• Adjusting your optimizer statistics - You must always collect and store optimizer statistics to allow the optimizer to learn more about the distribution of your data to take more intelligent execution plans.  Also, histograms can hypercharge SQL in cases of determining optimal table join order, and when making access decisions on skewed WHERE clause predicates.
  • Adjust optimizer parameters - Optimizer optimizer_mode, optimizer_index_caching, optimizer_index_cost_adj.
  • Optimize your instance - Your choice of db_block_size, db_cache_size, and OS parameters (db_file_multiblock_read_count, cpu_count, &c), can influence SQL performance.
  • Tune your SQL Access workload with physical indexes and materialized views - Just as the 10g SQLAccess advisor recommends missing indexes and missing materialized views, you should always optimize your SQL workload with indexes, especially function-based indexes, a Godsend for SQL tuning. 

Now, Oracle 11g does not have all of the intelligence of a human SQL tuning expert, but the 11g SQL Performance Analyzer (SPA) is a great way to test for the effect of environmental changes to your Oracle environment.


Let's take a closer look at how Oracle has automated the SQL tuning process.


The SPA treatment

The SQL performance analyzer allows the Remote DBA to define the SQL Tuning set (the STS), as a source for the test (usually using historical SQL from the AWR tables).

The SPA  receives one or more SQL statements as input (via the SPA), and provides advice on which tuning conditions have the best execution plans, gives the proof for the advice, shows an estimated performance benefit, and allegedly has a facility to automatically implement changes that are more than 3x faster than the "before" condition".

Inside the SQL Tuning set

The SQL workload (the STS) can be thought of as a container for conducting and analyzing many SQL statements. The STS is fed to the SPA for real-world execution with before-and-after comparisons of changes to holistic "environmental" conditions:

Internally, the SPA is stored as a database object that contains one or more SQL statements combined with their execution statistics and context such as particular schema, application module name, list of bind variables, etc. The STS also includes a set of basic execution statistics such as CPU and elapsed times, disk reads and buffer gets, number of executions, etc.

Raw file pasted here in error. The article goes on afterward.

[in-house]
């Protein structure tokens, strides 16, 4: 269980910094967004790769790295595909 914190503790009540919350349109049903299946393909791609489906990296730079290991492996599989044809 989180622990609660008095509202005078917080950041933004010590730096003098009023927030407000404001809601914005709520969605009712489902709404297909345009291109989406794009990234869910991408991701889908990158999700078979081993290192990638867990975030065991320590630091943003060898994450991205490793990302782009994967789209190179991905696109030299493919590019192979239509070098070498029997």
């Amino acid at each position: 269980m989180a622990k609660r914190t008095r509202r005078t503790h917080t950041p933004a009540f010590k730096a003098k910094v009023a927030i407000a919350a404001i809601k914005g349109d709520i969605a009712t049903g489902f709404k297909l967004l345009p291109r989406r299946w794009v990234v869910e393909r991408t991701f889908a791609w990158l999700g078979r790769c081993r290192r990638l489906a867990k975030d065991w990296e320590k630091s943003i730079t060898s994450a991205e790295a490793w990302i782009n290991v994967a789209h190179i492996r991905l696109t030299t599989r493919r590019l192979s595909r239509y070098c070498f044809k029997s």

When creating a STS, the SQL statements can be filtered by different patterns such as application module name or execution statistics, such as high disk reads. Once created, STS can be an input source for the SQL Tuning Advisor.
Typically, the following steps are used to define the STS using the dbms_sqltune package
The steps within the new 11g OEM screen for "guided workflow" are simple and straightforward, and serve as an online interface to the dbms_sqltune.create_sqlset procedure:

1 – Options – Choose a name for your SQL tuning set (STS).  The SQL workload set is created using the dbms_sqltune.create_sqlset procedure. For example, the following script can be used to create a STS called SQLSET1:
exec dbms_sqltune.create_sqlset ( ‘SQLSET1’);

2 – Load methods - Here is where you can choose the source for your SQL workload, and to take historical SQL statements from AWR. 

3 – Filter options - You can choose “filtering” conditions, based on your specific tuning needs.  For example, if your database is disk I/O bound, you might choose only SQL statements that have more than 100k disk reads.

4 – Schedule – This is an interface to the dbms_scheduler package, allowing you to define and schedule a job.

5 – Review – Here you can see the actual source calls to dbms_sqltune.create_sqlset and the dbms_scheduler.create_job procedure call syntax.

In sum, the new 11g SQL Performance Analyzer is a great way to test for holistic tuning changes.  Remember, the savvy Oracle Remote DBA will always adjust their Oracle initialization parameters to optimizer as much of the workload as possible before diving into the tuning of specific SQL statements.

For more details on these exciting new 11g features, see my book "Oracle 11g New Features", available in Fall 2007.

If you like Oracle tuning, see the book "Oracle Tuning: The Definitive Reference", with 950 pages of tuning tips and scripts. 

You can buy it direct from the publisher for 30%-off and get instant access to the code depot of Oracle tuning scripts.